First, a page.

2. Anonymous10:27 PM

    "No, my bitterness is the realization once again that in Latin America democracy is far, far from being entrenched and the main reason is that as a continent we do not value democracy"

    It isn't so much that we don't value democracy as that we don't value politics. This means two things: (1) honest, hard-working people don't want to become politicians; and (2) the voters think that being a good politician in general and good president in particular is merely a matter of "saber mandar". They believe that knowledge and education have little to do with it, and even the kind of people who demand to read a dentist's college degree before letting him touch their teeth, will happily vote for someone who never finished high-school.

    The first point means that even when people want to elect a good, solid president, they simply won't find anyone running for president that fits the bill and, like in Peru in the last 2 elections, they have to settle for "the one who is slightly less likely to screw things up." (Though Alan Garcia didn't turn out as bad as everyone feared.)

    And the second point means that the few times when someone with some actual intellectual skills decides to run for office, he'll immediately be discarded as dull or boring or lacking leadership, and will never be elected for anything.

  3. anonymous

    Alan Garcia is actually rather educated and speaks, I think, three languages fluently. That he is, or was, crazy is another matter. Also Keiko is well educated and it showed in her interviews.

    Even Correa has a US PhD and a Belgian decent degree. Colombian and Chilean presidents are of course well educated and until Evo so were the Bolivian ones, just to mention the Andean states.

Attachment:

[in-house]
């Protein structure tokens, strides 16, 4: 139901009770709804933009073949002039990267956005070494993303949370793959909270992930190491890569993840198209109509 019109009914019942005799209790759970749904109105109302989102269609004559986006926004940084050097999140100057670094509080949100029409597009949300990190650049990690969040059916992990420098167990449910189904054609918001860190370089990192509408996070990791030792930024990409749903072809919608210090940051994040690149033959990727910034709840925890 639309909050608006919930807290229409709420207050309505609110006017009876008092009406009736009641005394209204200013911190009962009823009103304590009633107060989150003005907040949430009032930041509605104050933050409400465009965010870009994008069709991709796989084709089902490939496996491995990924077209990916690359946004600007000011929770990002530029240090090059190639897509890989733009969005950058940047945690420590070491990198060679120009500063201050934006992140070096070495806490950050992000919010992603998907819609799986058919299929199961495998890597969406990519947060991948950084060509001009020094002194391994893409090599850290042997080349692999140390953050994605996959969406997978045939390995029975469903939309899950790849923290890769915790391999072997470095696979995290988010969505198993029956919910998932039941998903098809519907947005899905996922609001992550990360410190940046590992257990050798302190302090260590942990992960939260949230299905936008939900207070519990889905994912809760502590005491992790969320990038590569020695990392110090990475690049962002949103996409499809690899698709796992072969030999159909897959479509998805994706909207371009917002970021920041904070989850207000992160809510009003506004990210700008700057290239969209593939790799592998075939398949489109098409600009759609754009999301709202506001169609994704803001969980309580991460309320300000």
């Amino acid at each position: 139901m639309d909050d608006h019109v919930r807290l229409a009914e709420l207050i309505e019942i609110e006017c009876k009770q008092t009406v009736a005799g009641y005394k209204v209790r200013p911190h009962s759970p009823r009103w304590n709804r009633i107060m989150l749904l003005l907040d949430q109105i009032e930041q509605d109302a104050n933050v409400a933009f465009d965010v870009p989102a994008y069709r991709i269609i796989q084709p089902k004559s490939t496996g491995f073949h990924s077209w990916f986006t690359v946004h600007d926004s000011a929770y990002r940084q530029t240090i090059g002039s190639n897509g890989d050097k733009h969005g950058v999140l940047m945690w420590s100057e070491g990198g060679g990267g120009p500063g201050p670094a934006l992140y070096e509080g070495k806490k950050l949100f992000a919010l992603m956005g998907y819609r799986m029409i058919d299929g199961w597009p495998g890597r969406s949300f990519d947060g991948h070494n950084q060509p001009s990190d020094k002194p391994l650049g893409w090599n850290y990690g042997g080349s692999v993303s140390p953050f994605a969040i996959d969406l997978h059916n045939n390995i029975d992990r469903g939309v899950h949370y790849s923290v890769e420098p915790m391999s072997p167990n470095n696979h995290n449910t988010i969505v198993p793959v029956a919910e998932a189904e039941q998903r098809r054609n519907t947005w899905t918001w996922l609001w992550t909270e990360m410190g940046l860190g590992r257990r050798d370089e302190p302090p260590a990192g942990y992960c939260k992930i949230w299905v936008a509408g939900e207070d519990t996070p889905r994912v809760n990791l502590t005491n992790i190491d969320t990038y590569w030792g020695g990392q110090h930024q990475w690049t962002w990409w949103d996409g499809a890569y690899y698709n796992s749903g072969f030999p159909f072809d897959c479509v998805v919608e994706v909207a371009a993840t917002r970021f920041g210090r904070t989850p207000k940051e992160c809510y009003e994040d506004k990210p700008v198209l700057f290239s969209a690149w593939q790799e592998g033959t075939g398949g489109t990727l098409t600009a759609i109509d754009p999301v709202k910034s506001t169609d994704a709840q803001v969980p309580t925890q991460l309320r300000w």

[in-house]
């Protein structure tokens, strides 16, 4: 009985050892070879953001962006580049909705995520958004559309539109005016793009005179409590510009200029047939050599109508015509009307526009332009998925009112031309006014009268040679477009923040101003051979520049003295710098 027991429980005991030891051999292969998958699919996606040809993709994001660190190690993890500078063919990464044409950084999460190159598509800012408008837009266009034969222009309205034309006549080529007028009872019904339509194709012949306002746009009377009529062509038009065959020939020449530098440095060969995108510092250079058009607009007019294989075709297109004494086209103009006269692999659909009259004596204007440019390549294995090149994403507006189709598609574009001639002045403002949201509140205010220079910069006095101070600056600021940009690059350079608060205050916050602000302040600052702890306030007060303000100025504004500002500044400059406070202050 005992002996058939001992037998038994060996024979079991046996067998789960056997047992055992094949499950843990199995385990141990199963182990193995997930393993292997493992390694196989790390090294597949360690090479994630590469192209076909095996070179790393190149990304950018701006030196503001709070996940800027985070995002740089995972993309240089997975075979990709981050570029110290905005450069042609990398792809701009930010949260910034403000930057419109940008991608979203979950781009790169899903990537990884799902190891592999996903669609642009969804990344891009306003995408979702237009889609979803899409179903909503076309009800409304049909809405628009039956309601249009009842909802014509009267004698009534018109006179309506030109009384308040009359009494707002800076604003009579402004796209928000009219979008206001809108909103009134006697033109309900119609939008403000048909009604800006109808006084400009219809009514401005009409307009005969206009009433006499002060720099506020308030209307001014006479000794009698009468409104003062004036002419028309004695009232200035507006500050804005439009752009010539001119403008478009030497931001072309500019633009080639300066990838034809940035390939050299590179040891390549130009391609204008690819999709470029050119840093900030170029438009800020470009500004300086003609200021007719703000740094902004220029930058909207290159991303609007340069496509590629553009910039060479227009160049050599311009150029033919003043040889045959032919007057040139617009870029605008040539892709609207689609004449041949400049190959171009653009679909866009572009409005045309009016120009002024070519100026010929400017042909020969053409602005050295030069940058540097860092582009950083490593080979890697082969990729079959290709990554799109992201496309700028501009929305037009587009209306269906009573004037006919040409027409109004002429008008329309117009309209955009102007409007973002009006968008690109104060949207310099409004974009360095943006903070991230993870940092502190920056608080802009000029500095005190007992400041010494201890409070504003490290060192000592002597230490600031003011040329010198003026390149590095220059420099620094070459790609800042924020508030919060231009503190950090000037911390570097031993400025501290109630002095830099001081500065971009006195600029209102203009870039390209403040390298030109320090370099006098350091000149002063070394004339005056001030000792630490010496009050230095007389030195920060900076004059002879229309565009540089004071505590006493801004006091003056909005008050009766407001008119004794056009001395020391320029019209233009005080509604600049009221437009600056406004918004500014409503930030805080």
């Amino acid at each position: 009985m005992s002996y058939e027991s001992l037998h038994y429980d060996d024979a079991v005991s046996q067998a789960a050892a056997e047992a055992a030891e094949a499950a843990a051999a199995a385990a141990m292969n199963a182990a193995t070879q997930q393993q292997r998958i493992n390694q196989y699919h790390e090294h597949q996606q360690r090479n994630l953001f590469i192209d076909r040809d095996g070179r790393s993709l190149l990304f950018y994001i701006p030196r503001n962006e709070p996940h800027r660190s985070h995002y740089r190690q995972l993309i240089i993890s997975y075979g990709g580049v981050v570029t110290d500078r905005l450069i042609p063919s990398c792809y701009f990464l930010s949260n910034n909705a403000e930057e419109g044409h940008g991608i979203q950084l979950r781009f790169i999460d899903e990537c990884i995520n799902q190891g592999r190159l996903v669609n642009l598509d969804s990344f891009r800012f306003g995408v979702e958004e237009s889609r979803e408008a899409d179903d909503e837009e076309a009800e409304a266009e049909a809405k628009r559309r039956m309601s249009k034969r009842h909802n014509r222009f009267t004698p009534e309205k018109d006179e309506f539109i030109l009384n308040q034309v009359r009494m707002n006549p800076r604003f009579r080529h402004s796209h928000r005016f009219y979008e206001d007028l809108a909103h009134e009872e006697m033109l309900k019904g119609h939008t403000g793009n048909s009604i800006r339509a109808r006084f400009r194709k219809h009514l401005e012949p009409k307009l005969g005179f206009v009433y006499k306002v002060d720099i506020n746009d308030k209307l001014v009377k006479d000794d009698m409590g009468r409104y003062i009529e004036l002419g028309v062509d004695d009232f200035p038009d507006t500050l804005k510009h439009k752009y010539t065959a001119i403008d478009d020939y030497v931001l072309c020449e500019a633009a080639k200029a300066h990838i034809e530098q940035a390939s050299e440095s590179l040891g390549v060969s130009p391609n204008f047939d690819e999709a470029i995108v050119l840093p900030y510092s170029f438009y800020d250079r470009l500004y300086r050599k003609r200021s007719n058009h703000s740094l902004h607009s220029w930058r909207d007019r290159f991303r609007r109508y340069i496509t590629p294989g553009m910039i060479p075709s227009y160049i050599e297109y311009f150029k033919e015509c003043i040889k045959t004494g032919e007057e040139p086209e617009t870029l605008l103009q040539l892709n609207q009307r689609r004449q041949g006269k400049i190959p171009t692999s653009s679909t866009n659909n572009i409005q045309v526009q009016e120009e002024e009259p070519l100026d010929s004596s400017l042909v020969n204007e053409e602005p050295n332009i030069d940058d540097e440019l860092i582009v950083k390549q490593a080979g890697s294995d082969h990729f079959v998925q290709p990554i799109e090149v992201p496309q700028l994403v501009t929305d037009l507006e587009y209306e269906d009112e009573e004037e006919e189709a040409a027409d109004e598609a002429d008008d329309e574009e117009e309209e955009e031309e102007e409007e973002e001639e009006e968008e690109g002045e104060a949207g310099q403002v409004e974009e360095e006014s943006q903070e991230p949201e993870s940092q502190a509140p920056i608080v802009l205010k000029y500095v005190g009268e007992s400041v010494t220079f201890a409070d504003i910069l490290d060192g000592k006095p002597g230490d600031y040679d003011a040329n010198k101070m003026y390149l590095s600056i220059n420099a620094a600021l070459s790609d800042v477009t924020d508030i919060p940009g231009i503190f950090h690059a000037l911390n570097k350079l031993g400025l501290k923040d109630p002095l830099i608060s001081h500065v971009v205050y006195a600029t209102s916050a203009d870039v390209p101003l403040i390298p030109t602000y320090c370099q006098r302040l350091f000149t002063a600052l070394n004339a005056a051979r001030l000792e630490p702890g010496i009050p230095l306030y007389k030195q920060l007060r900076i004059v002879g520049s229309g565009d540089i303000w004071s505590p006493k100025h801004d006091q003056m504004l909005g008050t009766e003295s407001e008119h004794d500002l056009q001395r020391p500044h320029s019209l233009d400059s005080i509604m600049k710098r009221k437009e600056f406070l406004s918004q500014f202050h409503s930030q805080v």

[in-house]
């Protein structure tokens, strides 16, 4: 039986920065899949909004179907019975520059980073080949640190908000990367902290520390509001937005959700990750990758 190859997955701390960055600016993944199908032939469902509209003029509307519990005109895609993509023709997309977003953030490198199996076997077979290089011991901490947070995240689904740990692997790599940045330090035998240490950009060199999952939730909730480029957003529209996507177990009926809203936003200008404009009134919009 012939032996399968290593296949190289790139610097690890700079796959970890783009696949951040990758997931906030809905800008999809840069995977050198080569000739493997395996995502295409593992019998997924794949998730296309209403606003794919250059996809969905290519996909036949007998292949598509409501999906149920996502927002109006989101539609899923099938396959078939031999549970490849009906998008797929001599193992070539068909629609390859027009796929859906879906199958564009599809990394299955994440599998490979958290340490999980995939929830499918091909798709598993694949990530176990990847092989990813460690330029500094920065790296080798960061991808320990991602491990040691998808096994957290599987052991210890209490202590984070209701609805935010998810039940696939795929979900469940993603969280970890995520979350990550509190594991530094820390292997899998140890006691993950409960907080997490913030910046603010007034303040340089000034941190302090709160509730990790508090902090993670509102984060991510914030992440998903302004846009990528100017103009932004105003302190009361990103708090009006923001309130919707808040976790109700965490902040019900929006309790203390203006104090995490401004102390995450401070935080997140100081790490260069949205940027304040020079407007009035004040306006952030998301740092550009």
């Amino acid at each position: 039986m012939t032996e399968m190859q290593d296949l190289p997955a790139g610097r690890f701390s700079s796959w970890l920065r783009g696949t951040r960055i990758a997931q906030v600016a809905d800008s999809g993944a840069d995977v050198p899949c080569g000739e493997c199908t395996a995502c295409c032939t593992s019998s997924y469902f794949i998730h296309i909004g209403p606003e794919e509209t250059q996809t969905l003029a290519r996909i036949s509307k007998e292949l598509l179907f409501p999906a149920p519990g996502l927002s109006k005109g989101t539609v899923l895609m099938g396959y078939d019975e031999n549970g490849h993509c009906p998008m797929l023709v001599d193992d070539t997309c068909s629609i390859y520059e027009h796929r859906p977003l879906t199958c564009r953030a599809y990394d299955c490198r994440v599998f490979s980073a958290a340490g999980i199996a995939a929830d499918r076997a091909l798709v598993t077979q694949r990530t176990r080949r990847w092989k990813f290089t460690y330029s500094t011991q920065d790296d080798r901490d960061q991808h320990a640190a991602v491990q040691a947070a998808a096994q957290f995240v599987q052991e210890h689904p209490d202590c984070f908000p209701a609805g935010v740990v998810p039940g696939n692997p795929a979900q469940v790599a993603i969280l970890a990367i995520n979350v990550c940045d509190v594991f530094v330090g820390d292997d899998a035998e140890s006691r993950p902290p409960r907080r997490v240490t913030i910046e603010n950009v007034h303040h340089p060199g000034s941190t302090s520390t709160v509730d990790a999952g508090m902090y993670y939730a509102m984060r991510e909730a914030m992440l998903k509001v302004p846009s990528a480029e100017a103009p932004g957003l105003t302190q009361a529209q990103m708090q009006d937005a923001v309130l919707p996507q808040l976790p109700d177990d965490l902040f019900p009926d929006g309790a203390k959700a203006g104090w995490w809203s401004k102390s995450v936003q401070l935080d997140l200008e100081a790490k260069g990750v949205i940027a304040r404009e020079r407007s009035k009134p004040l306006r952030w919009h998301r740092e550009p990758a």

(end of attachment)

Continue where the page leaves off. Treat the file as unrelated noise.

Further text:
Venezuela has been the exception as its presidents never had foreign degrees and few could boast of at least a decent local degree (Caldera was a lawyer, writer, Lusinchi a Pediatrician but CAP had no college degree)

    The thing is that education in a politician tends to be rather a negative in Latin American politics: "el es como tu" did not originate from spontaneous generation... Peru and Venezuela seeming to suffer quite a lot of that syndrome...

  4. Daniel:

    One angle I haven't seen brought up is what will happen to the exiled Venezuelans like Carlos Ortega and Manuel Rosales once Humala sits on the throne.

    I wonder if, all of a sudden, their asylum status will change.

    Any thoughts on that?

  5. Roberto

    Revoking the exile status of these people would mark IMMEDIATELY the subordination of Humala to Chavez, something that he might not want to risk so fast, the more so that Peru's stock market crashed today and had to be closed a few minuted after opening.

    I think they are safe for at least for the rest of this year.

  6. Anonymous,

    "It isn't so much that we don't value democracy as that we don't value politics."

    Democracy requires a set of values that are rare in Venezuela in general.There has to be a fundamental value for each person being equal under the law and as a daily premise, and each person's opinions should hold as much weight as the next.In Venezuela there is too much class consciousness for that.People are too impressed by OUTER credentials and not enough by the inner more essential ones.Then to top it off strongmen are very much admired as a part of the machismo culture.Strongmen have more importance than your average Joe which pretty much eliminates equality on all levels.

    example:A teacher's meeting in Venezuela basically consists of a bunch of sycophants yelling over each other for special attention from the boss.This is the most common occurrence and the epitome of a political , yet undemocratic situation.Boss is ALL.Second come the sycophants, and the ones left out are the ones trying to be considerate of the other.

    I would say that these characteristics have to change( in large part) before democracy can truly stabilize.

    But any improvement in the level of democracy would be welcomed after Chavez.

    When the inner Venezuela changes, the outer can change.

    I am hoping that some people may have changed some values after this horrendous experiment with Chavez.